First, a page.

The Self-Employed: Greater Numbers And Growing Inequality

01 Mar 1997

There has been a huge rise in the number of self-employed people in the UK since the early 1980s: their proportion of the workforce has risen from 8.5% to 12% and they now account for roughly 10% of total household income. At the same time, income inequality among this group has almost doubled and is likely to continue to grow. What''s more, the percentage of self-employed people on zero or negative incomes has grown from less than 1% to over 6%. These are the findings of Simon Parker of the University of Durham in an article published in the latest issue of the Economic Journal.


Income inequality in the UK has risen dramatically since the early 1980s and one of the prime causes has been the pronounced increase in the inequality of self-employment incomes. There are two possible explanations for this. One is that an increase in the supply of self-employed workers drove down returns in the self-employed sector, affecting the poorer self-employed more than the rich. The other is that characteristics of the selfemployed became more varied, widening the range of jobs they perform and hence their income dispersion.


According to Parker''s analysis, the first explanation cannot be true: the widening income dispersion of the self-employed has not occurred because of their greater numbers. But the second explanation, that there is greater heterogeneity in the characteristics of the selfemployed, receives considerable support. A measure of the inequality of managerial skills among the self-employed reveals a striking rise in skill inequality, which has increased
overall inequality in self-employment incomes.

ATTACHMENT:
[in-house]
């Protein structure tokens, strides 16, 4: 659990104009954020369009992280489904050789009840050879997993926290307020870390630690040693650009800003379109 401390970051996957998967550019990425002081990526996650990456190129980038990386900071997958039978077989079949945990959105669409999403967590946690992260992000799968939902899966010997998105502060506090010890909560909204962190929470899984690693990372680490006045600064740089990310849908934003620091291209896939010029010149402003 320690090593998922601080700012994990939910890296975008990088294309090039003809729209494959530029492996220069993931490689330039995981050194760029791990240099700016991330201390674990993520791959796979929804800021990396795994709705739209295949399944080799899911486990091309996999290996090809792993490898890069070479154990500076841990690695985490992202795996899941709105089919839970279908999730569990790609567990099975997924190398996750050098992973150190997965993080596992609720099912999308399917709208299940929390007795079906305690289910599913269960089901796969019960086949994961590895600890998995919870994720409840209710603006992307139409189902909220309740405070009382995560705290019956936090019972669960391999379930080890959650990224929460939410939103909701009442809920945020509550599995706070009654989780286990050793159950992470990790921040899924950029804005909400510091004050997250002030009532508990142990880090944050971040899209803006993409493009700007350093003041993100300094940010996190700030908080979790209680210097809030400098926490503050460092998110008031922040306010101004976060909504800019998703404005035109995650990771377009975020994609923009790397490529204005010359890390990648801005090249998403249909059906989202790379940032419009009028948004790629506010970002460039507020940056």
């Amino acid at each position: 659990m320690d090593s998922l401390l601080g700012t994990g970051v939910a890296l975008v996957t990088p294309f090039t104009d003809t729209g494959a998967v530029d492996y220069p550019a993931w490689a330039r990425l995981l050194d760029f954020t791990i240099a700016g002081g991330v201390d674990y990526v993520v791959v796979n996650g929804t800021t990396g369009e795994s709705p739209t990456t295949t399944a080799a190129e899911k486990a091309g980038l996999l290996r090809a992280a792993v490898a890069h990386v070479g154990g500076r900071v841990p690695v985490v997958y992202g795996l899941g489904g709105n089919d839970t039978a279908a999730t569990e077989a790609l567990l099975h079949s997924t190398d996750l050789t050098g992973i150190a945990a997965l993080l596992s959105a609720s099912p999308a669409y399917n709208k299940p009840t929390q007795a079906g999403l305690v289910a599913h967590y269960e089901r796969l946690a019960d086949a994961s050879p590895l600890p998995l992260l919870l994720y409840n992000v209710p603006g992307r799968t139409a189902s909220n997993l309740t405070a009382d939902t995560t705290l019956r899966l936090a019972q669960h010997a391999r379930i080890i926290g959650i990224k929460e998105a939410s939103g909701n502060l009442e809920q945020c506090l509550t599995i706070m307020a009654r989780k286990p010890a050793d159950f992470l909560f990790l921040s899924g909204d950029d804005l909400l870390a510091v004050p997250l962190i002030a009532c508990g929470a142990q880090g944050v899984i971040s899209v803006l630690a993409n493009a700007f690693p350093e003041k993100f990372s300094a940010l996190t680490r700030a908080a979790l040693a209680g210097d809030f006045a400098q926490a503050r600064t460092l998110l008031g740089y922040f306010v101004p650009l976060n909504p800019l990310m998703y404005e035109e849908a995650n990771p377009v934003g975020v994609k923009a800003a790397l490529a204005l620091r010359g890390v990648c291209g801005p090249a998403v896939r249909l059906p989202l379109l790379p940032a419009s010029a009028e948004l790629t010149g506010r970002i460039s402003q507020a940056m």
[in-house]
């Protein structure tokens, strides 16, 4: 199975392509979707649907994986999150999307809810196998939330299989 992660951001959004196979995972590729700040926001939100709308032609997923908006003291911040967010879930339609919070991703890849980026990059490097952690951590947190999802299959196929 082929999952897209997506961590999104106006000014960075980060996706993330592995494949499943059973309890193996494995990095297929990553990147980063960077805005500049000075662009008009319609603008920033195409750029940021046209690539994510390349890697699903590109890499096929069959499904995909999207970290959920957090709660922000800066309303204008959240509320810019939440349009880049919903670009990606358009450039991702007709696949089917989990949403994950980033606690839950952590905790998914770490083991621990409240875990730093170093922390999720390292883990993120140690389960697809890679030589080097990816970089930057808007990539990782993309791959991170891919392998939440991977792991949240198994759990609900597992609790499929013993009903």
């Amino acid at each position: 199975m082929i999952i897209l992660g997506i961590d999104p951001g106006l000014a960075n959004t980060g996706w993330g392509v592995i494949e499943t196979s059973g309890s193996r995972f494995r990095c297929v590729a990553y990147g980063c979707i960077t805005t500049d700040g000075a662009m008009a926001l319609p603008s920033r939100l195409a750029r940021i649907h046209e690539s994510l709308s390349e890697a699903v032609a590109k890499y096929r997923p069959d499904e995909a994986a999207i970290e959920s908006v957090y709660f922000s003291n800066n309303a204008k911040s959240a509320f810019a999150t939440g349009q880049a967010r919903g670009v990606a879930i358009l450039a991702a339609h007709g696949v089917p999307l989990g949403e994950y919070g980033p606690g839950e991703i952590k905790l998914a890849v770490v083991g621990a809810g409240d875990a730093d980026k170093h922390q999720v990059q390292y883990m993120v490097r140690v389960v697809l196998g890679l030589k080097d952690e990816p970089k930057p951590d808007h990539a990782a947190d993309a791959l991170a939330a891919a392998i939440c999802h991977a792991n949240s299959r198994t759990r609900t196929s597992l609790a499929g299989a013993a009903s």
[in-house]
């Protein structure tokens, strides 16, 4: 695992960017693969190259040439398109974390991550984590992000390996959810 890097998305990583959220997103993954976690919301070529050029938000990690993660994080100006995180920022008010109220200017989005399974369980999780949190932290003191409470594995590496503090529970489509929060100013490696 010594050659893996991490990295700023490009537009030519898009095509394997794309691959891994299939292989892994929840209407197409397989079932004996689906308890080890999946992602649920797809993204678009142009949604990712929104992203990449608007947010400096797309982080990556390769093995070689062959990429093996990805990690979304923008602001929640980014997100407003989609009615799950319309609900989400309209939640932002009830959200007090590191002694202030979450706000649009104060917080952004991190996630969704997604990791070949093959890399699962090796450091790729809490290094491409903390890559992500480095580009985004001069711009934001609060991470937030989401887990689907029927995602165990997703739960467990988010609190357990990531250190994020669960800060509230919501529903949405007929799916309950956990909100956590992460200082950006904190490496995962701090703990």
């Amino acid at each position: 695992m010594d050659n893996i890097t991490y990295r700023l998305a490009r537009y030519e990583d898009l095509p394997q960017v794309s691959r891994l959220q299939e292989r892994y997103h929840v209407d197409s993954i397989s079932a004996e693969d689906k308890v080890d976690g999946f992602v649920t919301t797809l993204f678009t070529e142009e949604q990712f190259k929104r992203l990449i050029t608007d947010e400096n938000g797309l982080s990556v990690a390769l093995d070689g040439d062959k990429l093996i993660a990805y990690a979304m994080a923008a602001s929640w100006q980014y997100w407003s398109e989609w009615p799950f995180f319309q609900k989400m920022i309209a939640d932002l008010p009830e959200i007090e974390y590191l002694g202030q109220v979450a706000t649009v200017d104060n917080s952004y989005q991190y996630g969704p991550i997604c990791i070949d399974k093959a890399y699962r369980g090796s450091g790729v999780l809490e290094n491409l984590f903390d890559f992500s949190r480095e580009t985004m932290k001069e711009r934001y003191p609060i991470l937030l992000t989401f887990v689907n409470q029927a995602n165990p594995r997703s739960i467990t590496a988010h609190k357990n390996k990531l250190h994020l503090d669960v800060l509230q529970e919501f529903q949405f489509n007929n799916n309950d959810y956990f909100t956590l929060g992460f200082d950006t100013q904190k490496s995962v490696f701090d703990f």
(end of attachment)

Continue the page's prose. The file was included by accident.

New entrants to self-employment in the 1980s had different characteristics to the existing stock of self-employed people. In particular, between 1981 and 1991, there was a 78% increase in the number of female entrants; an increase in the number of young and formerly unemployed workers; and a greater diversity in the occupations chosen by new entrants. The service sector played a particularly prominent role here: the number of self-employed
people in the sector more than doubled over the period, with an increase in both relatively low paying service jobs and high paying specialised banking and financial services jobs.

Parker's findings have three main implications:
• Government efforts to encourage self-employment in the 1980s cannot be blamed directly for the increased inequality of self-employment incomes, although they may have had the indirect effect of encouraging entrants with diverse characteristics.
• Since the self-employed have more unequal incomes than employees, the increase in self-employment during the 1980s has increased aggregate income inequality.
• Women currently constitute only a quarter of the self-employed and their incomes are considerably more unequal than those of self-employed men. The likely continuing growth in their self-employment participation suggests that the trend of increased self-employment income inequality has further to run.

''The Distribution of Self-Employment Income in the United Kingdom 1976-1991'' by Simon Parker is published in the March 1997 issue of the Economic Journal. Parker is in the Economics Department at the University of Durham. Material used in the analysis came from the Family Expenditure Survey through the Economic and Social Research Council Data Archive.

Simon Parker

0191-374-7271 | s.c.parker@durham.ac.uk